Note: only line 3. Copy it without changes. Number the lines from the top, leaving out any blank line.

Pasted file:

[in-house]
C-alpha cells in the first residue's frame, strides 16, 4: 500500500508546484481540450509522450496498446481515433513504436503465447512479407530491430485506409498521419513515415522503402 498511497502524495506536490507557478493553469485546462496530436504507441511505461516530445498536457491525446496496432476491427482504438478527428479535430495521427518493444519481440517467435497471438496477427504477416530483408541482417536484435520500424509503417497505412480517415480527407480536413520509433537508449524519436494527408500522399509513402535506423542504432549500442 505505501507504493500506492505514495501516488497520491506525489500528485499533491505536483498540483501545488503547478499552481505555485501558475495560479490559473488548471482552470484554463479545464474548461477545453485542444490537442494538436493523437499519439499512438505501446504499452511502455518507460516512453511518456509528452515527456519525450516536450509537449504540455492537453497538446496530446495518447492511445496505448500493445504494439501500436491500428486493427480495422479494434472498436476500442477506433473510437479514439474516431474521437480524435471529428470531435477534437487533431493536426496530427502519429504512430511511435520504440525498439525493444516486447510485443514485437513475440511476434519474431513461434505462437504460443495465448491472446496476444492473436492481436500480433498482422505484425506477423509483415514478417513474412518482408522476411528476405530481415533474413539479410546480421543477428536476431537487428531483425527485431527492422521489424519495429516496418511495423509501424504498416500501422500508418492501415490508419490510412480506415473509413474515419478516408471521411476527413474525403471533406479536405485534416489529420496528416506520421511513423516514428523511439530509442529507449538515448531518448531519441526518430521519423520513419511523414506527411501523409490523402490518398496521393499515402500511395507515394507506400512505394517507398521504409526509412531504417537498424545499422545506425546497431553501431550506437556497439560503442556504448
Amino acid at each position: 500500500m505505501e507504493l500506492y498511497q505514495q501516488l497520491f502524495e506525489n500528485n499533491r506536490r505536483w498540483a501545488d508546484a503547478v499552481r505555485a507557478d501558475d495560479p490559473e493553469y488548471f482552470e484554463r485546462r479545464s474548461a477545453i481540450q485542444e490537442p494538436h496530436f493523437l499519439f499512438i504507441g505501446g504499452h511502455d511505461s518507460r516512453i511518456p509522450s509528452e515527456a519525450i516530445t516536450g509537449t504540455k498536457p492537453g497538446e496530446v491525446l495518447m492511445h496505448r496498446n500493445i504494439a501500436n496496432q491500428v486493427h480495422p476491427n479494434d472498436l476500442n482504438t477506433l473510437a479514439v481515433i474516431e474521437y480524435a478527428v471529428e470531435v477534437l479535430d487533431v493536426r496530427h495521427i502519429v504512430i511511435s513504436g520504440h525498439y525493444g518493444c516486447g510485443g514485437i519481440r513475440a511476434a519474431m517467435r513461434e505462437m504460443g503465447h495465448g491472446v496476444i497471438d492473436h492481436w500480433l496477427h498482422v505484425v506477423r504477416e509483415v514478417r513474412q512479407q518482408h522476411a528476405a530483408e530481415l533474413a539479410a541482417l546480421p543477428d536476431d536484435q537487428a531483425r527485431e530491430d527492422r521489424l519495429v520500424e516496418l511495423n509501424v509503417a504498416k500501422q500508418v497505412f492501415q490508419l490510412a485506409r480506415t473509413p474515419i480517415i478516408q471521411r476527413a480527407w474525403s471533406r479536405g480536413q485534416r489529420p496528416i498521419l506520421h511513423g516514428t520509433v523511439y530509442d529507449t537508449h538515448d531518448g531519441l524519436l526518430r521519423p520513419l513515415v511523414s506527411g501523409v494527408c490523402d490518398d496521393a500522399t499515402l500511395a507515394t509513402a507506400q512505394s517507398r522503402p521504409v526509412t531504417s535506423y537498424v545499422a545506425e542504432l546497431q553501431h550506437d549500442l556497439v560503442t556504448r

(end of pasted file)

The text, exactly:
Amino acid at each position: 500500500m505505501e507504493l500506492y498511497q505514495q501516488l497520491f502524495e506525489n500528485n499533491r506536490r505536483w498540483a501545488d508546484a503547478v499552481r505555485a507557478d501558475d495560479p490559473e493553469y488548471f482552470e484554463r485546462r479545464s474548461a477545453i481540450q485542444e490537442p494538436h496530436f493523437l499519439f499512438i504507441g505501446g504499452h511502455d511505461s518507460r516512453i511518456p509522450s509528452e515527456a519525450i516530445t516536450g509537449t504540455k498536457p492537453g497538446e496530446v491525446l495518447m492511445h496505448r496498446n500493445i504494439a501500436n496496432q491500428v486493427h480495422p476491427n479494434d472498436l476500442n482504438t477506433l473510437a479514439v481515433i474516431e474521437y480524435a478527428v471529428e470531435v477534437l479535430d487533431v493536426r496530427h495521427i502519429v504512430i511511435s513504436g520504440h525498439y525493444g518493444c516486447g510485443g514485437i519481440r513475440a511476434a519474431m517467435r513461434e505462437m504460443g503465447h495465448g491472446v496476444i497471438d492473436h492481436w500480433l496477427h498482422v505484425v506477423r504477416e509483415v514478417r513474412q512479407q518482408h522476411a528476405a530483408e530481415l533474413a539479410a541482417l546480421p543477428d536476431d536484435q537487428a531483425r527485431e530491430d527492422r521489424l519495429v520500424e516496418l511495423n509501424v509503417a504498416k500501422q500508418v497505412f492501415q490508419l490510412a485506409r480506415t473509413p474515419i480517415i478516408q471521411r476527413a480527407w474525403s471533406r479536405g480536413q485534416r489529420p496528416i498521419l506520421h511513423g516514428t520509433v523511439y530509442d529507449t537508449h538515448d531518448g531519441l524519436l526518430r521519423p520513419l513515415v511523414s506527411g501523409v494527408c490523402d490518398d496521393a500522399t499515402l500511395a507515394t509513402a507506400q512505394s517507398r522503402p521504409v526509412t531504417s535506423y537498424v545499422a545506425e542504432l546497431q553501431h550506437d549500442l556497439v560503442t556504448r